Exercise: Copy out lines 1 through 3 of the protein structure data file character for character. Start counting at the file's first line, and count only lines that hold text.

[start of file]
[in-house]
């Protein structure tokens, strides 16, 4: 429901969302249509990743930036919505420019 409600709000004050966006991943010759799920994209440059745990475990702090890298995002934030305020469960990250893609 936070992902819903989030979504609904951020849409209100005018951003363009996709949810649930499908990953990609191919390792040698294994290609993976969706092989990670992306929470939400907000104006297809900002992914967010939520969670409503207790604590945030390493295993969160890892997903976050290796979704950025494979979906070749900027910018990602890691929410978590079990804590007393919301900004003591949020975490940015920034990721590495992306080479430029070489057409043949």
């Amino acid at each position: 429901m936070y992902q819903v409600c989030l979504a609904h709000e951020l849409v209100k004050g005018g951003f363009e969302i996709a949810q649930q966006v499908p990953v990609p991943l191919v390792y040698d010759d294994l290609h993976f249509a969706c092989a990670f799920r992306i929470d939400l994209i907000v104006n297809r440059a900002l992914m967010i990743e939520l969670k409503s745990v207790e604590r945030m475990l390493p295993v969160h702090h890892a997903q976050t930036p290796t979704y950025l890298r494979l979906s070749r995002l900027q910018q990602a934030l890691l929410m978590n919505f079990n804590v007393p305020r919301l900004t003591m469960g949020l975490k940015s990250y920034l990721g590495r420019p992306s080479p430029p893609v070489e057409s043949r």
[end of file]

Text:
[in-house]
């Protein structure tokens, strides 16, 4: 429901969302249509990743930036919505420019 409600709000004050966006991943010759799920994209440059745990475990702090890298995002934030305020469960990250893609 936070992902819903989030979504609904951020849409209100005018951003363009996709949810649930499908990953990609191919390792040698294994290609993976969706092989990670992306929470939400907000104006297809900002992914967010939520969670409503207790604590945030390493295993969160890892997903976050290796979704950025494979979906070749900027910018990602890691929410978590079990804590007393919301900004003591949020975490940015920034990721590495992306080479430029070489057409043949």
């Amino acid at each position: 429901m936070y992902q819903v409600c989030l979504a609904h709000e951020l849409v209100k004050g005018g951003f363009e969302i996709a949810q649930q966006v499908p990953v990609p991943l191919v390792y040698d010759d294994l290609h993976f249509a969706c092989a990670f799920r992306i929470d939400l994209i907000v104006n297809r440059a900002l992914m967010i990743e939520l969670k409503s745990v207790e604590r945030m475990l390493p295993v969160h702090h890892a997903q976050t930036p290796t979704y950025l890298r494979l979906s070749r995002l900027q910018q990602a934030l890691l929410m978590n919505f079990n804590v007393p305020r919301l900004t003591m469960g949020l975490k940015s990250y920034l990721g590495r420019p992306s080479p430029p893609v070489e057409s043949r």